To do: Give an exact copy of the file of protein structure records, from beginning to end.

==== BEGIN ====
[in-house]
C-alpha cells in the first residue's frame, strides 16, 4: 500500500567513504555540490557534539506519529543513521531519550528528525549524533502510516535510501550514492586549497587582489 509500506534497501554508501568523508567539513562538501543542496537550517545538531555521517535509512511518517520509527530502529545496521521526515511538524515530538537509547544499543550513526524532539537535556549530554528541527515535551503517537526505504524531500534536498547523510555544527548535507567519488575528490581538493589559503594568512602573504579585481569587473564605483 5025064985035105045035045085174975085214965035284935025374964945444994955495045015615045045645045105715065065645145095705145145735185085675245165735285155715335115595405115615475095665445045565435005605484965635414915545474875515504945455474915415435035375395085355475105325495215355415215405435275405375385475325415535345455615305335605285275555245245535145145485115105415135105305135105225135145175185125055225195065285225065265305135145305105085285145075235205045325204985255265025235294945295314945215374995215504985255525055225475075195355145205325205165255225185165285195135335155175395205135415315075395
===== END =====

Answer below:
[in-house]
C-alpha cells in the first residue's frame, strides 16, 4: 500500500567513504555540490557534539506519529543513521531519550528528525549524533502510516535510501550514492586549497587582489 509500506534497501554508501568523508567539513562538501543542496537550517545538531555521517535509512511518517520509527530502529545496521521526515511538524515530538537509547544499543550513526524532539537535556549530554528541527515535551503517537526505504524531500534536498547523510555544527548535507567519488575528490581538493589559503594568512602573504579585481569587473564605483 5025064985035105045035045085174975085214965035284935025374964945444994955495045015615045045645045105715065065645145095705145145735185085675245165735285155715335115595405115615475095665445045565435005605484965635414915545474875515504945455474915415435035375395085355475105325495215355415215405435275405375385475325415535345455615305335605285275555245245535145145485115105415135105305135105225135145175185125055225195065285225065265305135145305105085285145075235205045325204985255265025235294945295314945215374995215504985255525055225475075195355145205325205165255225185165285195135335155175395205135415315075395